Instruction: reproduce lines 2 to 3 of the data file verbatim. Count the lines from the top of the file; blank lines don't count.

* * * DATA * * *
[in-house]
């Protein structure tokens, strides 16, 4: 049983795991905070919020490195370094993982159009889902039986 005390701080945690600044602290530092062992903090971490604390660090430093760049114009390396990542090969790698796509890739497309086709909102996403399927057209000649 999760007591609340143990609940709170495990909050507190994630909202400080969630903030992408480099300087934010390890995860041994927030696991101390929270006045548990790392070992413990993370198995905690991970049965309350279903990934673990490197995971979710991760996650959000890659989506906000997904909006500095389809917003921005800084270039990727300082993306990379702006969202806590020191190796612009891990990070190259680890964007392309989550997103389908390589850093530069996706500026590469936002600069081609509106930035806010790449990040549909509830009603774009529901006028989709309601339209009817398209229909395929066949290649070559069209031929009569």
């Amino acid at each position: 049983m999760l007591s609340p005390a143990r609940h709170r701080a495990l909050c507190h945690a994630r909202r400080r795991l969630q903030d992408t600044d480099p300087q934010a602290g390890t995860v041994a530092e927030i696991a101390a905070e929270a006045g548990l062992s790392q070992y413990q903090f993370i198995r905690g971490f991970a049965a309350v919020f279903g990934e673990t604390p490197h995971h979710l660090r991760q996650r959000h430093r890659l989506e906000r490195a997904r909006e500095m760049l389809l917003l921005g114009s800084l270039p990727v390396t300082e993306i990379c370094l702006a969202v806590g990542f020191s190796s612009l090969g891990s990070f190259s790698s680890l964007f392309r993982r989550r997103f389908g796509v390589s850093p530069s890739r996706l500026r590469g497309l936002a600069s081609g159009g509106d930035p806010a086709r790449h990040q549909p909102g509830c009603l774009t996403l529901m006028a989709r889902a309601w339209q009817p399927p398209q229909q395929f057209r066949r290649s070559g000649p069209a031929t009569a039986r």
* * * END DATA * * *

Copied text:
């Protein structure tokens, strides 16, 4: 049983795991905070919020490195370094993982159009889902039986 005390701080945690600044602290530092062992903090971490604390660090430093760049114009390396990542090969790698796509890739497309086709909102996403399927057209000649 999760007591609340143990609940709170495990909050507190994630909202400080969630903030992408480099300087934010390890995860041994927030696991101390929270006045548990790392070992413990993370198995905690991970049965309350279903990934673990490197995971979710991760996650959000890659989506906000997904909006500095389809917003921005800084270039990727300082993306990379702006969202806590020191190796612009891990990070190259680890964007392309989550997103389908390589850093530069996706500026590469936002600069081609509106930035806010790449990040549909509830009603774009529901006028989709309601339209009817398209229909395929066949290649070559069209031929009569």
């Amino acid at each position: 049983m999760l007591s609340p005390a143990r609940h709170r701080a495990l909050c507190h945690a994630r909202r400080r795991l969630q903030d992408t600044d480099p300087q934010a602290g390890t995860v041994a530092e927030i696991a101390a905070e929270a006045g548990l062992s790392q070992y413990q903090f993370i198995r905690g971490f991970a049965a309350v919020f279903g990934e673990t604390p490197h995971h979710l660090r991760q996650r959000h430093r890659l989506e906000r490195a997904r909006e500095m760049l389809l917003l921005g114009s800084l270039p990727v390396t300082e993306i990379c370094l702006a969202v806590g990542f020191s190796s612009l090969g891990s990070f190259s790698s680890l964007f392309r993982r989550r997103f389908g796509v390589s850093p530069s890739r996706l500026r590469g497309l936002a600069s081609g159009g509106d930035p806010a086709r790449h990040q549909p909102g509830c009603l774009t996403l529901m006028a989709r889902a309601w339209q009817p399927p398209q229909q395929f057209r066949r290649s070559g000649p069209a031929t009569a039986r």